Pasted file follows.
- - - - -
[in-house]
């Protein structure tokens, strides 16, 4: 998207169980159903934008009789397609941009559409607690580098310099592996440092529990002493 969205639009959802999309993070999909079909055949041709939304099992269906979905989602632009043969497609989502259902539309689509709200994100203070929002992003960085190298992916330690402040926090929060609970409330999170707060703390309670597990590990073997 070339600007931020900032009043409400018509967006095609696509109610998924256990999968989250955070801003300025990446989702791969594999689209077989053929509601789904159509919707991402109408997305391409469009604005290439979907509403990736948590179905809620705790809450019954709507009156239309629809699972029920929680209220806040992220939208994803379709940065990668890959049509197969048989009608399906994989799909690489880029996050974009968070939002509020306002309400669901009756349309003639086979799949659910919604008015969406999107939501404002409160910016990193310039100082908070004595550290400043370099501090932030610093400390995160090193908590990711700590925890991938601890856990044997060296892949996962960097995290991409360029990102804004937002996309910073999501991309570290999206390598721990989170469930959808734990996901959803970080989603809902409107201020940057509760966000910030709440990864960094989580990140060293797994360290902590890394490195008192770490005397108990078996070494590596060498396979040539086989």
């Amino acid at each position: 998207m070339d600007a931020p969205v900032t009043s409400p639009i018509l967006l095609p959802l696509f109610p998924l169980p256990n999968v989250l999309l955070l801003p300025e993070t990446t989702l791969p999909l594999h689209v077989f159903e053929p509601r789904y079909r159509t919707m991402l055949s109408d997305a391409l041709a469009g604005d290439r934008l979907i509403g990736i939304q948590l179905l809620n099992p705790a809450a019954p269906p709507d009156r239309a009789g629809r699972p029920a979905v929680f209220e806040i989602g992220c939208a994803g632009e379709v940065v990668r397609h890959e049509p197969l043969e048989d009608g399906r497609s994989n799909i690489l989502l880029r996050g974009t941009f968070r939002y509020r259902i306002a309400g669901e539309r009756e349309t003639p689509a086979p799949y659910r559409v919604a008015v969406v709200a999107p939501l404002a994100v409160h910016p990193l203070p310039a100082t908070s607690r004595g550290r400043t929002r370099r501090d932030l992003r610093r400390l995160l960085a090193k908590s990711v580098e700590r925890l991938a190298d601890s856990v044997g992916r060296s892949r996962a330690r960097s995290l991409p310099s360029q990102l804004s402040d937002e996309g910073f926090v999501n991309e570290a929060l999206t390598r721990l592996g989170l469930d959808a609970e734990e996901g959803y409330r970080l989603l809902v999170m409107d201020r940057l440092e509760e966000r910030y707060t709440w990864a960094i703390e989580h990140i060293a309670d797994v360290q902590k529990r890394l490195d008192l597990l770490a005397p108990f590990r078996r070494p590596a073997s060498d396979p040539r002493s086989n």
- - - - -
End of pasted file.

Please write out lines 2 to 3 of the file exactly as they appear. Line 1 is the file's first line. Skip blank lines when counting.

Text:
């Protein structure tokens, strides 16, 4: 998207169980159903934008009789397609941009559409607690580098310099592996440092529990002493 969205639009959802999309993070999909079909055949041709939304099992269906979905989602632009043969497609989502259902539309689509709200994100203070929002992003960085190298992916330690402040926090929060609970409330999170707060703390309670597990590990073997 070339600007931020900032009043409400018509967006095609696509109610998924256990999968989250955070801003300025990446989702791969594999689209077989053929509601789904159509919707991402109408997305391409469009604005290439979907509403990736948590179905809620705790809450019954709507009156239309629809699972029920929680209220806040992220939208994803379709940065990668890959049509197969048989009608399906994989799909690489880029996050974009968070939002509020306002309400669901009756349309003639086979799949659910919604008015969406999107939501404002409160910016990193310039100082908070004595550290400043370099501090932030610093400390995160090193908590990711700590925890991938601890856990044997060296892949996962960097995290991409360029990102804004937002996309910073999501991309570290999206390598721990989170469930959808734990996901959803970080989603809902409107201020940057509760966000910030709440990864960094989580990140060293797994360290902590890394490195008192770490005397108990078996070494590596060498396979040539086989």
């Amino acid at each position: 998207m070339d600007a931020p969205v900032t009043s409400p639009i018509l967006l095609p959802l696509f109610p998924l169980p256990n999968v989250l999309l955070l801003p300025e993070t990446t989702l791969p999909l594999h689209v077989f159903e053929p509601r789904y079909r159509t919707m991402l055949s109408d997305a391409l041709a469009g604005d290439r934008l979907i509403g990736i939304q948590l179905l809620n099992p705790a809450a019954p269906p709507d009156r239309a009789g629809r699972p029920a979905v929680f209220e806040i989602g992220c939208a994803g632009e379709v940065v990668r397609h890959e049509p197969l043969e048989d009608g399906r497609s994989n799909i690489l989502l880029r996050g974009t941009f968070r939002y509020r259902i306002a309400g669901e539309r009756e349309t003639p689509a086979p799949y659910r559409v919604a008015v969406v709200a999107p939501l404002a994100v409160h910016p990193l203070p310039a100082t908070s607690r004595g550290r400043t929002r370099r501090d932030l992003r610093r400390l995160l960085a090193k908590s990711v580098e700590r925890l991938a190298d601890s856990v044997g992916r060296s892949r996962a330690r960097s995290l991409p310099s360029q990102l804004s402040d937002e996309g910073f926090v999501n991309e570290a929060l999206t390598r721990l592996g989170l469930d959808a609970e734990e996901g959803y409330r970080l989603l809902v999170m409107d201020r940057l440092e509760e966000r910030y707060t709440w990864a960094i703390e989580h990140i060293a309670d797994v360290q902590k529990r890394l490195d008192l597990l770490a005397p108990f590990r078996r070494p590596a073997s060498d396979p040539r002493s086989n």